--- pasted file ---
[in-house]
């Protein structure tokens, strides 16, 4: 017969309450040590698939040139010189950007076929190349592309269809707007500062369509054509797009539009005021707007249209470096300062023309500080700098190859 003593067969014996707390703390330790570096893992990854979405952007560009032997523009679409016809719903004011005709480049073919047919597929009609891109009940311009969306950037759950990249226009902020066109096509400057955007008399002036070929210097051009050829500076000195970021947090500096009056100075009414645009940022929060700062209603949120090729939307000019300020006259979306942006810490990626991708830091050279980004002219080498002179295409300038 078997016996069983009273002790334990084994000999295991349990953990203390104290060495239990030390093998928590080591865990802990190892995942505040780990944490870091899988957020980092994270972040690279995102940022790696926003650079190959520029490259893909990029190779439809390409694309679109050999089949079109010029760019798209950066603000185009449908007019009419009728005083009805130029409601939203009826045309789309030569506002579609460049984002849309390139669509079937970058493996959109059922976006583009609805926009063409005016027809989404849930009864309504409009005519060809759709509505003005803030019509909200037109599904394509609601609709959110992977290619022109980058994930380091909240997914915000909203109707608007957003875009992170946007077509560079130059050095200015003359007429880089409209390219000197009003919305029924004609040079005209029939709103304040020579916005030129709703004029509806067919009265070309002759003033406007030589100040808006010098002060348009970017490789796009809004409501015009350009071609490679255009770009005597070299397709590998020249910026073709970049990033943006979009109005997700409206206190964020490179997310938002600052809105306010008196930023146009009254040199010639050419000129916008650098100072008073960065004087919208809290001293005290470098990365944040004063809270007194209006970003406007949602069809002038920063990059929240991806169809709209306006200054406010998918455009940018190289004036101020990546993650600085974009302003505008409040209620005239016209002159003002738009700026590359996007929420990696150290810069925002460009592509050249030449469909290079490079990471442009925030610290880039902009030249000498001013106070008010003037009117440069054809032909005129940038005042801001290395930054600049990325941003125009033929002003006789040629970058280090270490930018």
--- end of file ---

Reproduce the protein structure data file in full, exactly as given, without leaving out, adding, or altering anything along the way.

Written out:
[in-house]
């Protein structure tokens, strides 16, 4: 017969309450040590698939040139010189950007076929190349592309269809707007500062369509054509797009539009005021707007249209470096300062023309500080700098190859 003593067969014996707390703390330790570096893992990854979405952007560009032997523009679409016809719903004011005709480049073919047919597929009609891109009940311009969306950037759950990249226009902020066109096509400057955007008399002036070929210097051009050829500076000195970021947090500096009056100075009414645009940022929060700062209603949120090729939307000019300020006259979306942006810490990626991708830091050279980004002219080498002179295409300038 078997016996069983009273002790334990084994000999295991349990953990203390104290060495239990030390093998928590080591865990802990190892995942505040780990944490870091899988957020980092994270972040690279995102940022790696926003650079190959520029490259893909990029190779439809390409694309679109050999089949079109010029760019798209950066603000185009449908007019009419009728005083009805130029409601939203009826045309789309030569506002579609460049984002849309390139669509079937970058493996959109059922976006583009609805926009063409005016027809989404849930009864309504409009005519060809759709509505003005803030019509909200037109599904394509609601609709959110992977290619022109980058994930380091909240997914915000909203109707608007957003875009992170946007077509560079130059050095200015003359007429880089409209390219000197009003919305029924004609040079005209029939709103304040020579916005030129709703004029509806067919009265070309002759003033406007030589100040808006010098002060348009970017490789796009809004409501015009350009071609490679255009770009005597070299397709590998020249910026073709970049990033943006979009109005997700409206206190964020490179997310938002600052809105306010008196930023146009009254040199010639050419000129916008650098100072008073960065004087919208809290001293005290470098990365944040004063809270007194209006970003406007949602069809002038920063990059929240991806169809709209306006200054406010998918455009940018190289004036101020990546993650600085974009302003505008409040209620005239016209002159003002738009700026590359996007929420990696150290810069925002460009592509050249030449469909290079490079990471442009925030610290880039902009030249000498001013106070008010003037009117440069054809032909005129940038005042801001290395930054600049990325941003125009033929002003006789040629970058280090270490930018």